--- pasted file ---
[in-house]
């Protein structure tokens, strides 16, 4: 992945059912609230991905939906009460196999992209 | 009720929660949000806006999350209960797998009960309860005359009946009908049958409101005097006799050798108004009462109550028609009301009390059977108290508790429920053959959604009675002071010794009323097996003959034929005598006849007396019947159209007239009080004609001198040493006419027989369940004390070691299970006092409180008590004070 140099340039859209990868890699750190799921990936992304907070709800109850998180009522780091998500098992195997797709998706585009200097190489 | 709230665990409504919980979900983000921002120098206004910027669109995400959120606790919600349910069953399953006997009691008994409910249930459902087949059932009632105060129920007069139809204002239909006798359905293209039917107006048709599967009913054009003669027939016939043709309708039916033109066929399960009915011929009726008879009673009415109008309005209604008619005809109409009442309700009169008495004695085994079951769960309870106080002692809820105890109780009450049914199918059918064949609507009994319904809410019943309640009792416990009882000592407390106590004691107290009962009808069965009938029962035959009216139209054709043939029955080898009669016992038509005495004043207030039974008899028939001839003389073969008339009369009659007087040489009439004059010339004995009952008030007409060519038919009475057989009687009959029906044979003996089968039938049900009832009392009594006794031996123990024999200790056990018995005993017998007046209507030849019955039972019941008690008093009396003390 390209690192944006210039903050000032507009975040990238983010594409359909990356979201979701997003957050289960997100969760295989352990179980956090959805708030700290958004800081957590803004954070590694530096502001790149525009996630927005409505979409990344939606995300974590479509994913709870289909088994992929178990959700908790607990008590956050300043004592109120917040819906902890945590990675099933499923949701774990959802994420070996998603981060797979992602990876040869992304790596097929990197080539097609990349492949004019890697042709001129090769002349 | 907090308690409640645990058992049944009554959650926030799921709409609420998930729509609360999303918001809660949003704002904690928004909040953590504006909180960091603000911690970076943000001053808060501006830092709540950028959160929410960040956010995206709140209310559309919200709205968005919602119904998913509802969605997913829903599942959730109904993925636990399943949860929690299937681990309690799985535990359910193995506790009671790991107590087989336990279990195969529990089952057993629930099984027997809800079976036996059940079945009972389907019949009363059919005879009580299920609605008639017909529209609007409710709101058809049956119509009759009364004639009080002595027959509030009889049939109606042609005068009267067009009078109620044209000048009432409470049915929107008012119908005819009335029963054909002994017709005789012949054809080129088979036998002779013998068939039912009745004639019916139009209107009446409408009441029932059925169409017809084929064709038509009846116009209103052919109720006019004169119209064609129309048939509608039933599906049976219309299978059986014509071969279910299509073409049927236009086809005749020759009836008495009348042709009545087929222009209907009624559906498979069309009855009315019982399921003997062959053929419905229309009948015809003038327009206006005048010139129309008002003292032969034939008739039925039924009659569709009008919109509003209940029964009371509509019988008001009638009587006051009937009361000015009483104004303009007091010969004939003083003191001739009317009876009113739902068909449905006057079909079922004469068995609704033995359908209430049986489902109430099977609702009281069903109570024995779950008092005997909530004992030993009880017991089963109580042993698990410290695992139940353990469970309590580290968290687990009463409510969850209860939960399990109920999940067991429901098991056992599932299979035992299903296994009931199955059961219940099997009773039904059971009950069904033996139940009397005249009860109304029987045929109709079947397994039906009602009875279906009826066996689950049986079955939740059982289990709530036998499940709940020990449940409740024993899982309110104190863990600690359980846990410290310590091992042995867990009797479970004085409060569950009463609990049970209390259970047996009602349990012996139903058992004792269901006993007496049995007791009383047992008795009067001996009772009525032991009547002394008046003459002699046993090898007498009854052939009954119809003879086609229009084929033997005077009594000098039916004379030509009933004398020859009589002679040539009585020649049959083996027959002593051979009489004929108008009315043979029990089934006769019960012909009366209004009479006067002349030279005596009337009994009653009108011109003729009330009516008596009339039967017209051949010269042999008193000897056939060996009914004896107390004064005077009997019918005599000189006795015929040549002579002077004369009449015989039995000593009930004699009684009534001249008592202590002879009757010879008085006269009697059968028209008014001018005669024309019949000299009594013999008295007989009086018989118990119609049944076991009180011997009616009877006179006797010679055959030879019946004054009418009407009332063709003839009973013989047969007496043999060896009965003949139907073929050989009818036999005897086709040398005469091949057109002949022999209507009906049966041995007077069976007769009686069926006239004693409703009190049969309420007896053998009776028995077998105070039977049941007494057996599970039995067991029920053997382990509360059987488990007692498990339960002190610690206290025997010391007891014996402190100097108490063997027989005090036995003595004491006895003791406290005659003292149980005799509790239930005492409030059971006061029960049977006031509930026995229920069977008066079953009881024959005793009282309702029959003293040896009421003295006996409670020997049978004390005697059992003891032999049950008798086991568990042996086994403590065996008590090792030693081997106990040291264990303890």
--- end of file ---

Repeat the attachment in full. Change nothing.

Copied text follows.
[in-house]
């Protein structure tokens, strides 16, 4: 992945059912609230991905939906009460196999992209 | 009720929660949000806006999350209960797998009960309860005359009946009908049958409101005097006799050798108004009462109550028609009301009390059977108290508790429920053959959604009675002071010794009323097996003959034929005598006849007396019947159209007239009080004609001198040493006419027989369940004390070691299970006092409180008590004070 140099340039859209990868890699750190799921990936992304907070709800109850998180009522780091998500098992195997797709998706585009200097190489 | 709230665990409504919980979900983000921002120098206004910027669109995400959120606790919600349910069953399953006997009691008994409910249930459902087949059932009632105060129920007069139809204002239909006798359905293209039917107006048709599967009913054009003669027939016939043709309708039916033109066929399960009915011929009726008879009673009415109008309005209604008619005809109409009442309700009169008495004695085994079951769960309870106080002692809820105890109780009450049914199918059918064949609507009994319904809410019943309640009792416990009882000592407390106590004691107290009962009808069965009938029962035959009216139209054709043939029955080898009669016992038509005495004043207030039974008899028939001839003389073969008339009369009659007087040489009439004059010339004995009952008030007409060519038919009475057989009687009959029906044979003996089968039938049900009832009392009594006794031996123990024999200790056990018995005993017998007046209507030849019955039972019941008690008093009396003390 390209690192944006210039903050000032507009975040990238983010594409359909990356979201979701997003957050289960997100969760295989352990179980956090959805708030700290958004800081957590803004954070590694530096502001790149525009996630927005409505979409990344939606995300974590479509994913709870289909088994992929178990959700908790607990008590956050300043004592109120917040819906902890945590990675099933499923949701774990959802994420070996998603981060797979992602990876040869992304790596097929990197080539097609990349492949004019890697042709001129090769002349 | 907090308690409640645990058992049944009554959650926030799921709409609420998930729509609360999303918001809660949003704002904690928004909040953590504006909180960091603000911690970076943000001053808060501006830092709540950028959160929410960040956010995206709140209310559309919200709205968005919602119904998913509802969605997913829903599942959730109904993925636990399943949860929690299937681990309690799985535990359910193995506790009671790991107590087989336990279990195969529990089952057993629930099984027997809800079976036996059940079945009972389907019949009363059919005879009580299920609605008639017909529209609007409710709101058809049956119509009759009364004639009080002595027959509030009889049939109606042609005068009267067009009078109620044209000048009432409470049915929107008012119908005819009335029963054909002994017709005789012949054809080129088979036998002779013998068939039912009745004639019916139009209107009446409408009441029932059925169409017809084929064709038509009846116009209103052919109720006019004169119209064609129309048939509608039933599906049976219309299978059986014509071969279910299509073409049927236009086809005749020759009836008495009348042709009545087929222009209907009624559906498979069309009855009315019982399921003997062959053929419905229309009948015809003038327009206006005048010139129309008002003292032969034939008739039925039924009659569709009008919109509003209940029964009371509509019988008001009638009587006051009937009361000015009483104004303009007091010969004939003083003191001739009317009876009113739902068909449905006057079909079922004469068995609704033995359908209430049986489902109430099977609702009281069903109570024995779950008092005997909530004992030993009880017991089963109580042993698990410290695992139940353990469970309590580290968290687990009463409510969850209860939960399990109920999940067991429901098991056992599932299979035992299903296994009931199955059961219940099997009773039904059971009950069904033996139940009397005249009860109304029987045929109709079947397994039906009602009875279906009826066996689950049986079955939740059982289990709530036998499940709940020990449940409740024993899982309110104190863990600690359980846990410290310590091992042995867990009797479970004085409060569950009463609990049970209390259970047996009602349990012996139903058992004792269901006993007496049995007791009383047992008795009067001996009772009525032991009547002394008046003459002699046993090898007498009854052939009954119809003879086609229009084929033997005077009594000098039916004379030509009933004398020859009589002679040539009585020649049959083996027959002593051979009489004929108008009315043979029990089934006769019960012909009366209004009479006067002349030279005596009337009994009653009108011109003729009330009516008596009339039967017209051949010269042999008193000897056939060996009914004896107390004064005077009997019918005599000189006795015929040549002579002077004369009449015989039995000593009930004699009684009534001249008592202590002879009757010879008085006269009697059968028209008014001018005669024309019949000299009594013999008295007989009086018989118990119609049944076991009180011997009616009877006179006797010679055959030879019946004054009418009407009332063709003839009973013989047969007496043999060896009965003949139907073929050989009818036999005897086709040398005469091949057109002949022999209507009906049966041995007077069976007769009686069926006239004693409703009190049969309420007896053998009776028995077998105070039977049941007494057996599970039995067991029920053997382990509360059987488990007692498990339960002190610690206290025997010391007891014996402190100097108490063997027989005090036995003595004491006895003791406290005659003292149980005799509790239930005492409030059971006061029960049977006031509930026995229920069977008066079953009881024959005793009282309702029959003293040896009421003295006996409670020997049978004390005697059992003891032999049950008798086991568990042996086994403590065996008590090792030693081997106990040291264990303890």